The Biologics License Application (BLA) Process Explained


A biologics license application is a request to distribute a biologic across states. It generally is submitted after an Investigational New Drug (IND) or an Investigational Device Exemption (IDE) and after the appropriate studies have been conducted.

A biologics license application generally applies to vaccines and other allergenic drug products, blood products, and cellular and genetic therapies.

1. Apply for a biologics license application

Anyone who is involved in the manufacture of biologics or who takes responsibility for the regulatory compliance of a biologic can apply for a biologics license application. Applicants should identify a review committee and arrange a meeting with the Food and Drug Administration (FDA) before they submit the application.

They also should schedule a bioresearch monitoring inspection. When determining the timing of the submission, they should take into consideration the schedule and needs of the advisory committee. In some cases, the manufacturer may also want to consider whether they want submit a validation plan for the FDA to review or to meet with the FDA regarding the validation plan before they submit the application.

2. Submit a Form FDA 356th

Next, applicants must submit a Form FDA 356h to the document control center at the Center for Biologics Evaluation and Research (CBER), a division of the FDA that specifically handles biologics. Both paper and electronic submissions are acceptable. However, as with New Drug Applications (NDA), an electronic Common Technical Document (eCTD) can be used to submit a biologics license application.

A Form FDA 356h is an application to market a new drug, biologic, or antibiotic drug for use in humans. The Form FDA 356h contains the following information:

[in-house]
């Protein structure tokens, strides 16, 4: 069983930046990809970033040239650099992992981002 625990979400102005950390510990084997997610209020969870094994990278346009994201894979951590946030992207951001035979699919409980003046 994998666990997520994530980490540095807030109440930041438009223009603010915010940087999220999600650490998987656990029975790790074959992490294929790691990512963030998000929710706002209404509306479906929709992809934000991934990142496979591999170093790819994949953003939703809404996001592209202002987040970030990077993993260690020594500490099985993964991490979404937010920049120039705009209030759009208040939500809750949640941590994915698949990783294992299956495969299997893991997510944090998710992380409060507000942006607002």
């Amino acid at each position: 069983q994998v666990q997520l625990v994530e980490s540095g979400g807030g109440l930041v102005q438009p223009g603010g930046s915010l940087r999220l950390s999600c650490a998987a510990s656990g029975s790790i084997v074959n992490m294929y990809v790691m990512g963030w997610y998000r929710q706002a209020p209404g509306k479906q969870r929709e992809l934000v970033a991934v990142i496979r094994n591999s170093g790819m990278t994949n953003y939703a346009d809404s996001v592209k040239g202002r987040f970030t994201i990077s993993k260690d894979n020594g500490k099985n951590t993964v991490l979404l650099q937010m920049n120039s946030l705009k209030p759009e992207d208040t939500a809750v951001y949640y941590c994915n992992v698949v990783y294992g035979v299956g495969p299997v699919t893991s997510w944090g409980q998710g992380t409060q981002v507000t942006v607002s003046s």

· A summary of information submitted as part of the application.

· Information on the applicant submitting the biologics license application.

· A preclinical data section.

· A clinical data section that includes safety and efficacy data on the product.

· Draft labeling of the product to be licensed.

· Information on the manufacturing, chemistry, and controls of the product.

· A data summary of validation of important processes and assays involved in the manufacture of the product.

· A description of the facility where the product is manufactured.

· Case report form tabulations on the manufacturer’s clinical experience with the product.

· Case report forms and serious event narratives.

· An index.

The information on the chemistry, manufacturing, and controls should also contain copies of important standard operating procedures related to the manufacture of the drug. In some cases, manufacturers are required to submit information regarding whether they are ready for an inspection by the FDA.

4. Await FDA review

After the FDA receives the biologics license application, they will review it to determine whether it is complete. This review includes an initial review of the standard operating procedures and the validation data. They will then hold a filing meeting to identity any issues that could result in issuance of a Refuse to File (RTF), such as missing data or information on the manufacturing.

If the manufacturer has not provided all the appropriate information, the FDA will discuss what information needs to be provided by the manufacturer within seventy-four days. They will then issue a filing letter or a Refuse to File (RTF) on the basis of their findings.

If they issue a filing letter, advisory committee will then conduct a complete review. This process includes a scientific review of the data by personnel form various disciplines and can vary on the basis of the compound submitted and the manufacturing process involved. In some cases, the FDA may request a prelicensing inspection to verify that the manufacturer is in compliance with the appropriate regulations.

They may also request additional information from the manufacturer as appropriate. In some cases, a discipline review letter may be issued after personnel from a given discipline have completed their review but before the entire review has been completed.

After the complete review has finished, the review committee will meet and identify any issues, agreements, and other commitments.

Some of the negative outcomes that can happen include issuing a Refuse to File (RTF) and placing a hold on the Investigational New Drug (IND) or an Investigational Device Exemption (IDE). They may also determine that the product is not ready for approval and request that the application be resubmitted. However, if the FDA approves the biologics license application, they will issue an approval letter. This approval letter authorizes the manufacturer to distribute the product and itemizes any agreements and other commitments.

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Topics: Compliance Consulting